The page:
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Battle of Flers-Courcelette: The Birth of the Tank


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Community #1 Posted 15 September 2014 - 03:35 PM

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It's the anniversary of the tank's world debut - learn about this momentous occasion in our historical spotlight detailing the Battle of Flers-Courcelette.

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gerg2012 #2 Posted 15 September 2014 - 03:56 PM

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A7V the best WWI tank :smile:

CroPanzer #3 Posted 15 September 2014 - 04:05 PM

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Nice article by Challenger!

 

 



CountOfTuscany #4 Posted 15 September 2014 - 06:01 PM

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View Postgerg2012, on 15 September 2014 - 04:56 PM, said:

A7V the best WWI tank :smile:

 

The german WW1 tank arsenal probably included more captured allied tanks than tanks of their own. The german army in WW1 wasn't to keen on using all this new stuff called tank :P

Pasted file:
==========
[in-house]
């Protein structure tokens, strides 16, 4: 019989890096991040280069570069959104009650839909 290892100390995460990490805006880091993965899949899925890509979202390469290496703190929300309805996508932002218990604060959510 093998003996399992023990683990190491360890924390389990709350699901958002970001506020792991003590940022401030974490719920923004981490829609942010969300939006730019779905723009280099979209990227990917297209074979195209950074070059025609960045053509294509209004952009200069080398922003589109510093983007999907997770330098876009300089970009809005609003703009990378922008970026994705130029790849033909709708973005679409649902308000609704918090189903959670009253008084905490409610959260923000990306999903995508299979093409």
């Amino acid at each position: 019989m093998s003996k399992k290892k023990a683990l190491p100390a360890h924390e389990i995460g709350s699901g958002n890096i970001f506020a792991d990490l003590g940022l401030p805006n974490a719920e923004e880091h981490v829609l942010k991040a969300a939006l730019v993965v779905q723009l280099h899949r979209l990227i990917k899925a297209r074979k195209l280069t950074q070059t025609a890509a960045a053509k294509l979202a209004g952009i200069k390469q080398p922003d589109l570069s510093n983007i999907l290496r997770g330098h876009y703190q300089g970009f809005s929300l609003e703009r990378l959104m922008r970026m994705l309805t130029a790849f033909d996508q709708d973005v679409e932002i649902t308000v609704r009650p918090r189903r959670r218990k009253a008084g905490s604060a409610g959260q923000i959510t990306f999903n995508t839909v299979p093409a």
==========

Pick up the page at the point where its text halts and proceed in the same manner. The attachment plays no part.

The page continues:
veelckoo #5 Posted 15 September 2014 - 06:50 PM

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Thanks Challenger. Very nice article!

pallie_the_artillerist #6 Posted 16 September 2014 - 10:44 AM

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Is that picture titled 'Tanks in action' a real photograph or just a computermade mockup? It looks extremely fake.

Abusemtex #7 Posted 16 September 2014 - 12:32 PM

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View PostCountOfTuscany, on 15 September 2014 - 07:01 PM, said:

 

The german WW1 tank arsenal probably included more captured allied tanks than tanks of their own. The german army in WW1 wasn't to keen on using all this new stuff called tank :P

 

Neither did the french and british command which resulted in poor material and tactics at the beginning of WW2. A misjudgement paving the way for german Blitzkrieg.

TheKroo #8 Posted 16 September 2014 - 02:01 PM

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View Post_pallie_, on 16 September 2014 - 11:44 AM, said: